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What You Need to Know

This newsletter is now biweekly, to better deliver timely information, tools, and resources you can use to keep patients and staff safe. Each issue also includes details about our upcoming events and webinars, as well as stories that highlight the power of event reporting in informing and inspiring change throughout healthcare systems and facilities.

Patient Safety Authority (PSA) staff review reports of unplanned returns to the operating room (OR). Many of these events are incorrectly reported as incidents.

If an injury occurs related to the clinical care of the patient in the healthcare facility—and the patient needs additional healthcare services, including a return to the OR—this is a serious event. 

See an example here.

Planned returns to the OR: For example, a scheduled two-part procedure is not reportable (as an incident or serious event). 

Additionally, if a patient is at higher-than-normal risk of returning to the OR, or if returning to the OR is expected to occur frequently for a particular procedure, this is not reportable. However, the patient must be made aware of this higher risk, and it must be documented.

While failing to report a serious event violates the Medical Care Availability and Reduction of Error (MCARE) Act, submitting nonreportable events into the Pennsylvania Patient Safety Reporting System (PA-PSRS) is also problematic.

Submitting a report when a patient safety event did not occur (e.g., the scheduled two-part procedure) artificially inflates the number of patients returning to the OR. This could make your organization appear less safe than it is—especially if you were asked to produce a raw aggregate list.

Please contact your patient safety liaison if you have ANY questions about whether an event is reportable. 


Pennsylvania hospitals are required to report patient safety events, but do you know why it’s so important? Event reports can be the first indication of underlying problems, regardless of whether harm occurs. They can be tools to trigger widespread change facilitywide—or even nationwide. 

Below is the story of how reporting an event prompted change to improve patient safety throughout a health system.

Root Cause Analysis reveals deeper Medication Reconciliation Issue.

A safety event involving a discharged patient taking too much of a prescribed medication prompted a facility’s liver transplant and clinical leadership teams to perform a root cause analysis. They identified a significant contributing factor to the event: Each transplant service (e.g., lung, liver, etc.) had a different medication reconciliation process upon discharge. Teams from each transplant service and an interprofessional team (including physicians; nurses; pharmacists; advanced practice nurses; Nursing administration and management; case management; and managers from Regulatory, Quality and Patient Safety) collaborated to establish a standardized process for medication reconciliation upon discharge.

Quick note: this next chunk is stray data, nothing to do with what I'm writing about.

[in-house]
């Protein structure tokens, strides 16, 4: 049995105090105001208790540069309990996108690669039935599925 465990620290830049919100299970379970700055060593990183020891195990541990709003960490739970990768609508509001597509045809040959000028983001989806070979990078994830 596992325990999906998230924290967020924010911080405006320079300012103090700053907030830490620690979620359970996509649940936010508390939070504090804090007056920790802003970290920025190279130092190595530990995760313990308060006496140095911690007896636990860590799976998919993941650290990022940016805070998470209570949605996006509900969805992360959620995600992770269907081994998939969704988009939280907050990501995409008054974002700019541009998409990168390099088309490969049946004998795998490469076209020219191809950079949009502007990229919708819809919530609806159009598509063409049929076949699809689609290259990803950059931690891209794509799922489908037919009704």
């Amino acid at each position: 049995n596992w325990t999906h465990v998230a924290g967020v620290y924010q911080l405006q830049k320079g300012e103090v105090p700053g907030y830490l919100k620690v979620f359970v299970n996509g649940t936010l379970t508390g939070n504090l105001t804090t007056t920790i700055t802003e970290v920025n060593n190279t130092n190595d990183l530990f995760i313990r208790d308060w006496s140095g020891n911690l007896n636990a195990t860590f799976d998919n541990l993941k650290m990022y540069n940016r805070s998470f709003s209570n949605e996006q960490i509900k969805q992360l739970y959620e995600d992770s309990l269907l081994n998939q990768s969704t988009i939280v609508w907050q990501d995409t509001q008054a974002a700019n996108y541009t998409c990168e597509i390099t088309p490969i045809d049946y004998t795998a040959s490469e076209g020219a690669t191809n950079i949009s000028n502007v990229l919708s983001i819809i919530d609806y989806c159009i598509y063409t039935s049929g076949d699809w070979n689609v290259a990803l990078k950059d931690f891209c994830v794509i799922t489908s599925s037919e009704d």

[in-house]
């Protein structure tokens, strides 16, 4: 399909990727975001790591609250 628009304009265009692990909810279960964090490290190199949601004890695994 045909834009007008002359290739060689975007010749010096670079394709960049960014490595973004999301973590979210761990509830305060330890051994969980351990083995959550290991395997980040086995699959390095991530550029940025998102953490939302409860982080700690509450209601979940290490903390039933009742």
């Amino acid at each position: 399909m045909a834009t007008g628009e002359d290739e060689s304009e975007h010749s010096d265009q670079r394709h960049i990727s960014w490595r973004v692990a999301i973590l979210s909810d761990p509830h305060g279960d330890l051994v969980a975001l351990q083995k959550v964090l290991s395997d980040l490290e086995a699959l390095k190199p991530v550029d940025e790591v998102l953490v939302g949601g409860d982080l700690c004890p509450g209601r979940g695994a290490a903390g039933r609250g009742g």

Reporting medical errors is a simple but essential way that healthcare workers can improve patient safety, because identifying what went wrong helps prevent it from happening again. One barrier to reporting may be concern about any liability risk for clinicians or facilities. But did you know the law provides a safe space for providers to discuss medical errors?

Charles Kelly, MS, partner, and Samantha Gross, MPH, associate, at Saul Ewing Arnstein & Lehr LLP, will walk you through two important pieces of legislation that protect healthcare workers: the Patient Safety and Quality Improvement Act of 2005, which ensures federal privilege and confidentiality of information about providers and patients involved in a safety event (“Patient Safety Work Product”), and Section 311 of the Medical Care Availability and Reduction of Error Act (MCARE), which exempts investigative materials and documents from discovery or admission as evidence in civil or administrative actions or proceedings.

1.0 continuing education hours will be awarded for completion of this webinar. Continuing education credits apply to Pennsylvania registered nurses only.

Register now

WEBINAR • 12/13/22 (12:30–1:30 p.m.)

Mitigating Construction Risks in Long-Term Care:

A Blueprint for Infection Preventionists

Amanda Bennett, MPH, infection preventionist at the Patient Safety Authority, will explain the infection preventionists’ role in construction and renovation projects within a healthcare setting, identify common pathogens associated with construction and the infections they cause, describe the requirements and process of performing an Infection Control Risk Assessment (ICRA), and explain infection control mitigation strategies to be used during construction projects.

1.0 continuing education hours will be awarded for completion of this webinar. Continuing education credits apply to Pennsylvania registered nurses only.

Register now
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